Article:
There is a strong possibility that carbon will become a parallel currency to money in the future. Companies will need to operate within a carbon cap, or else pay for the excess they produce. This calculation will include carbon emitted through the supply chain, so it is critical that companies quickly come to understand the implications of both their own and their suppliers' and partners' carbon footprint.
With almost two-third of the world's proven oil reserves, the Middle East has no shortage of fuel and will not run out for many decades to come. Yet the investment rationale of many countries in the region is to diversify away from this superabundant supply and thereby limit the danger of economic hardship in future. It is also a means of capitalising on good fortune, by creating further wealth from the proceeds of oil production.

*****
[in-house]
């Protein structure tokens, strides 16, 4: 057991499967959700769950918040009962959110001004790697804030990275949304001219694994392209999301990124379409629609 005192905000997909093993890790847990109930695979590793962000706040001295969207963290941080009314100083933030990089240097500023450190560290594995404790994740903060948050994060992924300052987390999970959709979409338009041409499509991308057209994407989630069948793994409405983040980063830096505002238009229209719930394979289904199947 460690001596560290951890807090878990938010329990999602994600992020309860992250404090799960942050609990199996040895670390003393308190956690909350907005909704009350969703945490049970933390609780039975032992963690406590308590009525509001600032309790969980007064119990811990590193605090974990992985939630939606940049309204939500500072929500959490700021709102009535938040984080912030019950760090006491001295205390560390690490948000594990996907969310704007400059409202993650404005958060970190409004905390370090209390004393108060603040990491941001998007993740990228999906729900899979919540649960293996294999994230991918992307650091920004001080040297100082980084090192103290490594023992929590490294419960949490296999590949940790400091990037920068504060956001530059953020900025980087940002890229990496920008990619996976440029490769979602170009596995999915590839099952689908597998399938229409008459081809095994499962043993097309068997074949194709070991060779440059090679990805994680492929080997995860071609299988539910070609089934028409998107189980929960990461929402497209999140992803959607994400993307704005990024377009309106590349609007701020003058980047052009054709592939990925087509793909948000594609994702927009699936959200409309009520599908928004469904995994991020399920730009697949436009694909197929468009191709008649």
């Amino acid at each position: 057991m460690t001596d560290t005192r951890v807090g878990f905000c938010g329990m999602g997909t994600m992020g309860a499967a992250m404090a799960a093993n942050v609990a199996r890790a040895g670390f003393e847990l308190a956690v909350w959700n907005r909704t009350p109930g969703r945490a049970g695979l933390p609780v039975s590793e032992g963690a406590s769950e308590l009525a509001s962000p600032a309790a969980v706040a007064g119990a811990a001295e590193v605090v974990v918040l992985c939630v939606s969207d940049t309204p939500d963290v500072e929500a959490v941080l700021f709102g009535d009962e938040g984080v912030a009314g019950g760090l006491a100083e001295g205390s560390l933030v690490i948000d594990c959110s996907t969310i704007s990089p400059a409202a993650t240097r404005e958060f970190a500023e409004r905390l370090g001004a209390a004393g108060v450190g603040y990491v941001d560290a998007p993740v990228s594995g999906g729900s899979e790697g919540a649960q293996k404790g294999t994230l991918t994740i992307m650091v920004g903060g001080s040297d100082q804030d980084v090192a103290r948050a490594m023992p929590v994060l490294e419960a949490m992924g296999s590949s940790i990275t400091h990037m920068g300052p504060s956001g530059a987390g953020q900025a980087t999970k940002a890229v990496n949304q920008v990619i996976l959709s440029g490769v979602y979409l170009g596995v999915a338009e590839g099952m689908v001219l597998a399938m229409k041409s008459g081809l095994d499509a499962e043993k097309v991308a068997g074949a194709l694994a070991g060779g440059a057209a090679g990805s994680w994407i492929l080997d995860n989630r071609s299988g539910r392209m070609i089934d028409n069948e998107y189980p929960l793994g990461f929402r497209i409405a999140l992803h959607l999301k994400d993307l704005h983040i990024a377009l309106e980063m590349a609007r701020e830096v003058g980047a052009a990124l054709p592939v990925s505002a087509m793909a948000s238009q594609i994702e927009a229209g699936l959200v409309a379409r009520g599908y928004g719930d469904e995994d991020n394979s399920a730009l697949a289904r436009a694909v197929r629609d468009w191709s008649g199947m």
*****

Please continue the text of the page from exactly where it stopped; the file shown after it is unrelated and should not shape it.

By 2020 the European Union expects to reduce its energy needs by a massive 315 TWh (terawatt hour) per year, thanks to new measures to combat unnecessary energy use. One terawatt equals a million million watts, and 315 of them is more than Italy uses each year.
With jitters, if not outright panic characterising the international markets and threatening to derail any number of deals, dampening growth across most sectors and geographies, the near-term health of the 'risky' Asian markets cannot be guaranteed.